JONES: Well, I'm, you know, I am a former U.S. attorney. I am not involved in that process now. But I believe in this case, certainly, there's a process set up in which the Justice Department will review. I would assume that there will be a memo sent, and this case will be reviewed by the Justice Department, and the death penalty will be sought.
Ultimately, that decision will be made in Washington, D.C., but from this office's perspective, I feel quite certain that a death penalty permission will be sought in the case.
COOPER: Now, at this point, murder charges are not on the books. They've not been filed. Why is that? And what is the process for that coming under way?
JONES: You talking about state murder charges?
JONES: Yes. No, well, this case really, from an Alabama perspective, was really done as a joint federal-state investigation. We had state authorities, the Alabama Bureau of Investigation, just as the Georgia Bureau of Investigation did.
And it was decided fairly early on, that day, as a matter of fact, that the federal government had one death penalty statute available to it should he be apprehended and convicted. And so with the resources and the crossing state lines, it was felt that the federal government might be the best venue to take this case right now.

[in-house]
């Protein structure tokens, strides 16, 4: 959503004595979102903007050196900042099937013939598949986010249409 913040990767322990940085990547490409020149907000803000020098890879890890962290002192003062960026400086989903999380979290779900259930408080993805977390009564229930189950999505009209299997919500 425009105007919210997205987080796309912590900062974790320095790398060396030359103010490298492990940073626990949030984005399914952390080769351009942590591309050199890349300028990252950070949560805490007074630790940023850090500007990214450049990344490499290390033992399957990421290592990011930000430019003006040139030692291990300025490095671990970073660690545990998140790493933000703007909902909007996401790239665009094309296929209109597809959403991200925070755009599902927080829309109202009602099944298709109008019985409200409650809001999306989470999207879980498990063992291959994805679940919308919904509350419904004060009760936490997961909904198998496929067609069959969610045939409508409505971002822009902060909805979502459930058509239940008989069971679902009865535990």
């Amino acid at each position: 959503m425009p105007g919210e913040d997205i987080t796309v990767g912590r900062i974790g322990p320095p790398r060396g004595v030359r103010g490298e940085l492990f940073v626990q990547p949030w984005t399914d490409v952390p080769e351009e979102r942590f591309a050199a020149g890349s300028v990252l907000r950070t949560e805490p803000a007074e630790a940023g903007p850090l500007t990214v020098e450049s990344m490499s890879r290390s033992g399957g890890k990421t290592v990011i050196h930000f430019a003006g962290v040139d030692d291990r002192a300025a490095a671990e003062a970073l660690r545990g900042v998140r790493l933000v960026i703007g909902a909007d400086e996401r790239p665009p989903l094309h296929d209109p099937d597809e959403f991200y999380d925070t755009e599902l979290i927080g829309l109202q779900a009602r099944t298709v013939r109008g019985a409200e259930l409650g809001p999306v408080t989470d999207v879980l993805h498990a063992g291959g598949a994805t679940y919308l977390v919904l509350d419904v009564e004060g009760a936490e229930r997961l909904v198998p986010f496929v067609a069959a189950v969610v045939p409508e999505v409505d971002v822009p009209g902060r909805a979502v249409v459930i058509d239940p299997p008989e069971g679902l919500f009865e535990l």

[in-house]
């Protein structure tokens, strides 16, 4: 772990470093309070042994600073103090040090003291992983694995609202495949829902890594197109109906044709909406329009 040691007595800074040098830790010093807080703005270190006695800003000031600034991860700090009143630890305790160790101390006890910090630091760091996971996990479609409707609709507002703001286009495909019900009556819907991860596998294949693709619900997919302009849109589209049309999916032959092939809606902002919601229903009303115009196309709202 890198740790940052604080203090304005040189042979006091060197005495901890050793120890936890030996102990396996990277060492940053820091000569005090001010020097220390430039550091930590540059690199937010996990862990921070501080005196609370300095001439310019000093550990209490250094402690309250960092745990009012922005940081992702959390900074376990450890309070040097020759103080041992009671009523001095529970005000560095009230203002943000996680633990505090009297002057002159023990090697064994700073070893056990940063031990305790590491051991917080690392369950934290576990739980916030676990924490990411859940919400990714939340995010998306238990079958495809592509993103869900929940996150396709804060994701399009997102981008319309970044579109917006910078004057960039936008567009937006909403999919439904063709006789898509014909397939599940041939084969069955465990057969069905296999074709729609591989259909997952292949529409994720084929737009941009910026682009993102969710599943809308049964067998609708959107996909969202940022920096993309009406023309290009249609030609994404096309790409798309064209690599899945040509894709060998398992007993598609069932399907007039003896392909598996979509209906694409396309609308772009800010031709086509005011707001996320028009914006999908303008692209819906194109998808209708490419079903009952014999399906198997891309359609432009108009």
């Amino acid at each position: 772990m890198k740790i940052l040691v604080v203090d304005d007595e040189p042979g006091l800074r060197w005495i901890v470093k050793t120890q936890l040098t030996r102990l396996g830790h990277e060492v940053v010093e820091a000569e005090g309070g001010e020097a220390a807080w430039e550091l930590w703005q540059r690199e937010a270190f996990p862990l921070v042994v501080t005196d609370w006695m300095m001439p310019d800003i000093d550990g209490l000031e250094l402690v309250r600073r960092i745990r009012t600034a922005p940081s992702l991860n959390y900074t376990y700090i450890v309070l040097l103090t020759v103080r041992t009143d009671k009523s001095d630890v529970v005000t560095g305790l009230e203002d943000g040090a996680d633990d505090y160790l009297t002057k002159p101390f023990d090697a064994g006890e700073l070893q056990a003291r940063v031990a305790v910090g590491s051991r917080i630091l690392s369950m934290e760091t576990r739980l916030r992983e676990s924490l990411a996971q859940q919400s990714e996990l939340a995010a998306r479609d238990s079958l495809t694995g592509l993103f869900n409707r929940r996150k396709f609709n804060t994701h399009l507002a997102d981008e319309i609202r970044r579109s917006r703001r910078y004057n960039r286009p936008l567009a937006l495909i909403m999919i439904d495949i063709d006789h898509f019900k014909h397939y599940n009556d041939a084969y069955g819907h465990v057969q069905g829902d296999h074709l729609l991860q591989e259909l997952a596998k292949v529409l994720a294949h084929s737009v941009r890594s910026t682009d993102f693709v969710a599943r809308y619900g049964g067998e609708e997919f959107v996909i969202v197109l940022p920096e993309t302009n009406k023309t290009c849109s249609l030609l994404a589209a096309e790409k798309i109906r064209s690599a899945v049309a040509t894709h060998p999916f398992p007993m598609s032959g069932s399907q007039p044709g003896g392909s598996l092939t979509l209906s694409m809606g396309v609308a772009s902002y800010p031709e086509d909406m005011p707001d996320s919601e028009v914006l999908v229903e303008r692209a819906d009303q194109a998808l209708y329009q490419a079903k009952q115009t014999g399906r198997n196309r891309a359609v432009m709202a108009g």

Always, state murder charges are possible down the road. Very similar to what happened in the Robert Vance -- Judge Robert Vance murder. You had federal charges brought. He was convicted. But then the both the state of Georgia and the state Alabama (UNINTELLIGIBLE) convicted Walter Leroy Moody in capital cases.
So that may come down the road. But I think at this point, you're going to look at the federal charges because of the interstate nature, and in Atlanta, the international nature.
COOPER: Mr. Jones, you're, of course, as you said, the former U.S. attorney in Alabama. Would you -- but you came back to prosecute the Birmingham church bombing case. Would you like to come back to be involved in this?
JONES: Oh, I would love to. I was telling somebody a minute ago, you just -- you know, one of your producers there, that it's the thing you want to just come and reenlist.
But they've got a very good team in place in Birmingham and in Georgia. They've got excellent prosecutors who have been working these cases since day one.